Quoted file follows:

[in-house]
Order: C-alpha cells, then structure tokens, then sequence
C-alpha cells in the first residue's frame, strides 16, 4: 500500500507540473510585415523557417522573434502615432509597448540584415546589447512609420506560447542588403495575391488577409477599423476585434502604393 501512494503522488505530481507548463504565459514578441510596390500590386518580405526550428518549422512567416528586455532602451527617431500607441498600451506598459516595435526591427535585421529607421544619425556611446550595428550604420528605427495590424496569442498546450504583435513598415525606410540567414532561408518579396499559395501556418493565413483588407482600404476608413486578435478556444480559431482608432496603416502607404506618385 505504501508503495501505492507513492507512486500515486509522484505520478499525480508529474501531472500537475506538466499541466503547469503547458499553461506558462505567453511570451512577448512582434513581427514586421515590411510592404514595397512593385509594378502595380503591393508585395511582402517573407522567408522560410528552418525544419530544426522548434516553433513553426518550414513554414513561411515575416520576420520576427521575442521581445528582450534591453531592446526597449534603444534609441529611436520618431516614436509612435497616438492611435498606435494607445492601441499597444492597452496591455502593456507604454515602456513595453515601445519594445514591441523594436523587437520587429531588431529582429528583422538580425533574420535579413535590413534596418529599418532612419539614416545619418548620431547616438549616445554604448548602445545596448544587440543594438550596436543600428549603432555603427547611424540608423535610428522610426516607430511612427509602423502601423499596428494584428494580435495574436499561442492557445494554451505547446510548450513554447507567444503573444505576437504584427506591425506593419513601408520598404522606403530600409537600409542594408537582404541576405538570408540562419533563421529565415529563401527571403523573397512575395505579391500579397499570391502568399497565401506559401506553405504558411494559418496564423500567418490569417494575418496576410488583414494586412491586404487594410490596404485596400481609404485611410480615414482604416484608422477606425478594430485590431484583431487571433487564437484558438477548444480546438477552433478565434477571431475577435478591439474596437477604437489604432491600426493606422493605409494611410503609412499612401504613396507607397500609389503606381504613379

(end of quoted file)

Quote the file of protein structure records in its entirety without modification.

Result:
[in-house]
Order: C-alpha cells, then structure tokens, then sequence
C-alpha cells in the first residue's frame, strides 16, 4: 500500500507540473510585415523557417522573434502615432509597448540584415546589447512609420506560447542588403495575391488577409477599423476585434502604393 501512494503522488505530481507548463504565459514578441510596390500590386518580405526550428518549422512567416528586455532602451527617431500607441498600451506598459516595435526591427535585421529607421544619425556611446550595428550604420528605427495590424496569442498546450504583435513598415525606410540567414532561408518579396499559395501556418493565413483588407482600404476608413486578435478556444480559431482608432496603416502607404506618385 505504501508503495501505492507513492507512486500515486509522484505520478499525480508529474501531472500537475506538466499541466503547469503547458499553461506558462505567453511570451512577448512582434513581427514586421515590411510592404514595397512593385509594378502595380503591393508585395511582402517573407522567408522560410528552418525544419530544426522548434516553433513553426518550414513554414513561411515575416520576420520576427521575442521581445528582450534591453531592446526597449534603444534609441529611436520618431516614436509612435497616438492611435498606435494607445492601441499597444492597452496591455502593456507604454515602456513595453515601445519594445514591441523594436523587437520587429531588431529582429528583422538580425533574420535579413535590413534596418529599418532612419539614416545619418548620431547616438549616445554604448548602445545596448544587440543594438550596436543600428549603432555603427547611424540608423535610428522610426516607430511612427509602423502601423499596428494584428494580435495574436499561442492557445494554451505547446510548450513554447507567444503573444505576437504584427506591425506593419513601408520598404522606403530600409537600409542594408537582404541576405538570408540562419533563421529565415529563401527571403523573397512575395505579391500579397499570391502568399497565401506559401506553405504558411494559418496564423500567418490569417494575418496576410488583414494586412491586404487594410490596404485596400481609404485611410480615414482604416484608422477606425478594430485590431484583431487571433487564437484558438477548444480546438477552433478565434477571431475577435478591439474596437477604437489604432491600426493606422493605409494611410503609412499612401504613396507607397500609389503606381504613379